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Wolff has no plans to fish for another baseball team

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San Antonio Business Journal

April 28, 2006

by W. Scott Bailey


Bexar County Judge Nelson Wolff baited his hook with a $200 million stadium financing plan and the lure of a growing corporate community hungry for a second major professional sports franchise. With a Wolff-imposed May 15 deadline quickly approaching, the Florida Marlins have so far refused to bite.


And although Wolff knows there are other Major League Baseball teams besides the Marlins that may be searching for greener fields of dreams, the county judge says he will not take his stadium bait and go fishing after any of them.


Some baseball backers want Wolff to take his stadium package and his corporate support and offer it up to other Major League Baseball franchises struggling to get new ballparks or more fans. Others -- including a national sports consulting firm with strong baseball ties -- contend that such a fishing expedition would be a mistake.


Adam Zimmerman, vice president of Atlanta-based Career Sports & Entertainment, says any such effort would no doubt be frowned upon by baseball.


Wolff says it was the Marlins who have done the fishing around and he has no plans to chase after another team.


His only goal should the Marlins pass on San Antonio: "Keep the door open and maintain good relations with Major League Baseball."


Go fish


Wolff says the May 15 deadline for the Marlins to "fish or cut bait" was set so that local officials would have enough time to get a stadium financing referendum on the November ballot and to provide enough time for a proper campaign so that the measure had a chance of passing.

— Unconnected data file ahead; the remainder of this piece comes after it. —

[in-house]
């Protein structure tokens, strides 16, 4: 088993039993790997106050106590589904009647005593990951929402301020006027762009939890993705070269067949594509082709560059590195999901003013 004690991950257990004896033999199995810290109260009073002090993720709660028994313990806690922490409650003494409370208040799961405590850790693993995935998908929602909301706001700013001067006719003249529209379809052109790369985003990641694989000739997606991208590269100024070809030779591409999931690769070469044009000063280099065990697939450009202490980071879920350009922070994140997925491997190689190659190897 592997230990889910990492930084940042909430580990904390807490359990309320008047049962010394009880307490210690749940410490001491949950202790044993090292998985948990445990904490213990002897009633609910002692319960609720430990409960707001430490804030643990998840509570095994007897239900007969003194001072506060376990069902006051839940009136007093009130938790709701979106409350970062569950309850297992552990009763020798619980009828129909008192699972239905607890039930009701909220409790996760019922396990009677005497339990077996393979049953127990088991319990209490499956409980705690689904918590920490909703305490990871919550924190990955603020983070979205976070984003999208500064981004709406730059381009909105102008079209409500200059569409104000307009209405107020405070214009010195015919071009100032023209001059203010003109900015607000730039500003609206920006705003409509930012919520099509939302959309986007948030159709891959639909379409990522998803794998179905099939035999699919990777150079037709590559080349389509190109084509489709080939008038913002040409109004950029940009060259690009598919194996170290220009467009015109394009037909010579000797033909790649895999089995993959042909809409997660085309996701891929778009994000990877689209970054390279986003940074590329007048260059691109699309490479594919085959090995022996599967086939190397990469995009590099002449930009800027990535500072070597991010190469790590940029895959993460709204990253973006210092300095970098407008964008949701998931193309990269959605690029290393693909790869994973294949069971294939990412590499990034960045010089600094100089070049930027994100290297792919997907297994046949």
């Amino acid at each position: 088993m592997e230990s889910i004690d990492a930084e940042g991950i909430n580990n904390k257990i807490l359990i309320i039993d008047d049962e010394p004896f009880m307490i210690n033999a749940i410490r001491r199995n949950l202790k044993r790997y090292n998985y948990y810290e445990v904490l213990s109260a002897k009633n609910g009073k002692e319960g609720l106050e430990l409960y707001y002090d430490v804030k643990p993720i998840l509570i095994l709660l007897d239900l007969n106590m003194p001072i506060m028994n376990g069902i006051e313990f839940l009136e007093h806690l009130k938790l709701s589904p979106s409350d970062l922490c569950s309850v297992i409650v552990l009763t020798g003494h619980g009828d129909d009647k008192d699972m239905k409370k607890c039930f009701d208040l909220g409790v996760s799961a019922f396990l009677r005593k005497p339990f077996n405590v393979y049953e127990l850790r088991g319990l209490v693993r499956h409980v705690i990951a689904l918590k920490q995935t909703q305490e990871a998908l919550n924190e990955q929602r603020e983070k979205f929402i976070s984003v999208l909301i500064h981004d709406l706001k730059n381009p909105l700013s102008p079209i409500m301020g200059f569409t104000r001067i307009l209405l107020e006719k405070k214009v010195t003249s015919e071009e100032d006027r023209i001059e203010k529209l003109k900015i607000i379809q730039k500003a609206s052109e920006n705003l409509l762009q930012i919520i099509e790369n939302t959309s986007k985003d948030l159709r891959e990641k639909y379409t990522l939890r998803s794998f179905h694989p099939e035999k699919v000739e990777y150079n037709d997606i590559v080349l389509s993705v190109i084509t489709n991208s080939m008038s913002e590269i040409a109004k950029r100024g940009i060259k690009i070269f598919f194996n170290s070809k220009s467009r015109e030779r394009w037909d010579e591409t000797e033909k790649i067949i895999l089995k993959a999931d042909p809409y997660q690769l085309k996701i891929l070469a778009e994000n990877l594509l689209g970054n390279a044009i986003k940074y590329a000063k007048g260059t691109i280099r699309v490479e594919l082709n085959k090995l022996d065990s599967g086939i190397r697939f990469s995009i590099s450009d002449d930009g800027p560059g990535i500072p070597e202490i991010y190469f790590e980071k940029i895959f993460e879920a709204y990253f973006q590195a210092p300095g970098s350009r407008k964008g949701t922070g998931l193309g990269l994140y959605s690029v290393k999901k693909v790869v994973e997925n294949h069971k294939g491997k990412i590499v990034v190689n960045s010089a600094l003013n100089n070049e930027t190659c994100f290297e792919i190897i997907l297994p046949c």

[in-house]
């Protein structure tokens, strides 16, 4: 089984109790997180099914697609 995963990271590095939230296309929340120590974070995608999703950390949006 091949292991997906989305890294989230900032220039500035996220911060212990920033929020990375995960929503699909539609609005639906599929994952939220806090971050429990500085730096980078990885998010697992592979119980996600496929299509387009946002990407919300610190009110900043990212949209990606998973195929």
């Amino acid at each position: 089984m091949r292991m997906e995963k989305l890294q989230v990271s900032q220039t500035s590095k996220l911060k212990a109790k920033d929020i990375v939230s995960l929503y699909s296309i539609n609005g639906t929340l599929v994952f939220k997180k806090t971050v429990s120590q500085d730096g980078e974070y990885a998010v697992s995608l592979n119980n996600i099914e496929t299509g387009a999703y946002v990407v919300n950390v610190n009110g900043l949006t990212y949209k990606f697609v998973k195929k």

"When I said May 15, I meant May 15," Wolff notes. "If they aren't ready to come down here and start negotiating with us by then, that's it as far as I'm concerned."


Wolff says despite any posturing in the press to the contrary, the Marlins were not caught off-guard by the deadline.


"They knew what my timeline was all along," he says. "I've got a lot of problems here, too. I can't hold this thing together forever. It's like a dish of water splashing around."


One of those problems is time -- or the lack thereof.


"I don't want to have to rush into something and then have it fail," Wolff says. "That would be worse."


Zimmerman is sold on San Antonio.


"It has the potential to be a phenomenal market for baseball," he says. "San Antonio will learn from this experience. It will figure out where to go from here."


Where the Marlins go from here is anyone's guess at the moment. So far, team officials have remained mostly quiet.


Marlins owner Jeffrey Loria has characterized his talks with San Antonio officials as "very serious."


But Loria has also stated multiple times that his goal is to get a new stadium in South Florida and to keep the Marlins in the Sunshine State.


Squeeze play?


So far, the Marlins have reached out to Las Vegas; Charlotte, N.C.; Portland, Ore. and Norfolk, Va. Officials in Oklahoma City have tossed their hat into the ring, too.


But only San Antonio has offered the Marlins a stadium financing plan to date. That plan involves extending the same hotel and rental-car taxes used to construct the San Antonio Spurs' AT&T Center. Wolff believes such an extension would allow Bexar County to contribute some $200 million toward a $310 million stadium.